Pricing Your Stuff Series: Part 1 An Introduction

We really wanted to do just one big blog post about pricing. But after writing drafts about pricing, we discovered this topic is just too big for one blog post. I mean, between introducing what a price is to the methods of pricing, to discusses way to implement pricing methods and talking about what we think of pricing, it just made sense to expand this topic into a series.


This series is an exploration of pricing the stuff your business sells. We’ll cover what a price is, the different methods of pricing, and then we’ll dive into each method along with the pros and cons of each. We’ll wrap up the series with our favorite method of pricing and how you can apply in your business.

Pricing is one of the more difficult business processes every entrepreneur has to deal with. Some pricing experts will say that pricing is more art than science and others will say it’s more science than art. But the question every entrepreneur wants to know is if their pricing is right for their market.

The simple answer to this question is that if your prices cover all costs and leaves room for profit it is a viable price. However, that doesn’t answer how to establish your price, if you priced too high, or what to do if you price doesn’t cover your costs.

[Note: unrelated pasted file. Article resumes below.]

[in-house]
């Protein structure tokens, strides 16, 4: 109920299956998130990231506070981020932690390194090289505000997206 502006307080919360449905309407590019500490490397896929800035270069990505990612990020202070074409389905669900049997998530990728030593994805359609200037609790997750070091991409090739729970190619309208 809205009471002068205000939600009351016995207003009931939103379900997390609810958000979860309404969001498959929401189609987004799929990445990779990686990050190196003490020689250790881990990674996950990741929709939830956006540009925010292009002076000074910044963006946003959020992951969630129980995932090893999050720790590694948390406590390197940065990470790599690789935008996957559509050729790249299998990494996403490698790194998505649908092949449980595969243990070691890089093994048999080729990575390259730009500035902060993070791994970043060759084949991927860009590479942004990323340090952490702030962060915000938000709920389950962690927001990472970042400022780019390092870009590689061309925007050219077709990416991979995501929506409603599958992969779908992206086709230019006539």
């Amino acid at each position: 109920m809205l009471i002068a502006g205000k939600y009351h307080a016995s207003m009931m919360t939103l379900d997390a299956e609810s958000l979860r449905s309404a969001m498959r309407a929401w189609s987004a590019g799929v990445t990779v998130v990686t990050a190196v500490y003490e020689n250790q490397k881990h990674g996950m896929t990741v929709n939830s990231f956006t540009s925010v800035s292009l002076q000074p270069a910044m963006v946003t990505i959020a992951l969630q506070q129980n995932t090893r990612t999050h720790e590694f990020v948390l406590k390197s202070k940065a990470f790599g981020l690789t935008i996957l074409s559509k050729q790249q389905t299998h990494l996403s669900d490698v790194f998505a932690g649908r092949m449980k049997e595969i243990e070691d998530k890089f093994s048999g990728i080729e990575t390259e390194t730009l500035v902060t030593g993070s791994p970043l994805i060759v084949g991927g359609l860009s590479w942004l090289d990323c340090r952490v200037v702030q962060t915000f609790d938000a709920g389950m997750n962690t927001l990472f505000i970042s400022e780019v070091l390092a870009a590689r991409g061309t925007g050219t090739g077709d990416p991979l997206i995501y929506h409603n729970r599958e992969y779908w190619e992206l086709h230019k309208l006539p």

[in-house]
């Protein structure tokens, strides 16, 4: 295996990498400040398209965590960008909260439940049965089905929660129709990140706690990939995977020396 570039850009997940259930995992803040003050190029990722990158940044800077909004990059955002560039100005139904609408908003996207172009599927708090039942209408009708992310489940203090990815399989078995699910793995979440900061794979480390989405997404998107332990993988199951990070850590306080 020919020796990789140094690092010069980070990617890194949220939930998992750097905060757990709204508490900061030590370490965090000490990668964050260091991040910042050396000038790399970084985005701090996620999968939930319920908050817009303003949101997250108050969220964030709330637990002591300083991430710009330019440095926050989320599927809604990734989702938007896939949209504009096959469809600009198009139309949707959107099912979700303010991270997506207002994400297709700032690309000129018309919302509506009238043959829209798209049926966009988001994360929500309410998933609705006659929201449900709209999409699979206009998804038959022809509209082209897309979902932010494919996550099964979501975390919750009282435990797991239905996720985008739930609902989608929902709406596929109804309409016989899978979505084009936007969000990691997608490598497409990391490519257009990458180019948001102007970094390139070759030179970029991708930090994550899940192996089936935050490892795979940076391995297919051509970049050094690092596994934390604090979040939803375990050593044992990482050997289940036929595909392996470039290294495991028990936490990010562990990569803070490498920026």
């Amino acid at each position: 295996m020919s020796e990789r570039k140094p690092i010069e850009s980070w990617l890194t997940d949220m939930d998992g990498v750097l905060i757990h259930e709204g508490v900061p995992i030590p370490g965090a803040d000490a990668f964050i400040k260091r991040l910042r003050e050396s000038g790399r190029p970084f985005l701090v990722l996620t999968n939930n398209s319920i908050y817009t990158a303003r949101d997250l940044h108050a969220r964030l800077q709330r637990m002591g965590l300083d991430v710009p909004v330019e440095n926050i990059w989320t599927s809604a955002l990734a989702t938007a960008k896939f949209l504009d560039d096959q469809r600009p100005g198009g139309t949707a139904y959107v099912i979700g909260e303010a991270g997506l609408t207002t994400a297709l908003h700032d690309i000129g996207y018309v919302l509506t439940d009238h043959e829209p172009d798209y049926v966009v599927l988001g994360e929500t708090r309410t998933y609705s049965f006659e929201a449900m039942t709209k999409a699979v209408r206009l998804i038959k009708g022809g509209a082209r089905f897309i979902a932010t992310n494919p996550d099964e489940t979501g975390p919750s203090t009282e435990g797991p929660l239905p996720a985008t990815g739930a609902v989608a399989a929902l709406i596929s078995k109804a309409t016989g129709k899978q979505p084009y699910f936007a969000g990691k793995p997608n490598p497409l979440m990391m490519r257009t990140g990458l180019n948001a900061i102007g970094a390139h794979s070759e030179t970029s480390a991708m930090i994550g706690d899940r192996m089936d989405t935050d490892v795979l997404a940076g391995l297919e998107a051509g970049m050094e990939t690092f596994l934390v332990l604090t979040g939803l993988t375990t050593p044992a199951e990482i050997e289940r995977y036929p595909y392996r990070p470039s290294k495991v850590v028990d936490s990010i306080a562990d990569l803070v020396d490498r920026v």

What is a price

Everyone understands that price is what someone pays for a good or service, but it’s so much more than that. It’s a communication tool. Price indicates value and value is what determines if someone will but something. Now, what is hard is that value isn’t some sort of objective thing that can be defined for everyone. The value someone gets out of a good or service is different or everyone. But one thing always remains, the buyer is willing to give up their money because that good or service is more valuable to them than the money they are giving up for that good or service. The goal of the price is to maximize the value the buyer receives while maximizing the money the seller receives.

Methods of pricing

Now comes the hard part…how to set your prices. There are 3 primary methods for pricing:

– Cost-plus pricing

– Market-based pricing

– Value pricing

There are more than this but for most businesses these are the primary methods to set a price. We’ll dig into each one of these, discuss the pros and cons, and at the end I’ll explain why value pricing is the best pricing method.

The most important thing to remember with all pricing, your price justifies your costs. What this means is that your price allows you to use the costs that you incur to produce your product without losing money.

In the next post we’ll start our dive into the methods of pricing. First up will be Cost-plus Pricing, followed by Market-based Pricing, and we’ll finish up the methods with Value Pricing. We’ll then finalize the series with our favorite pricing method and a way to apply it to your business.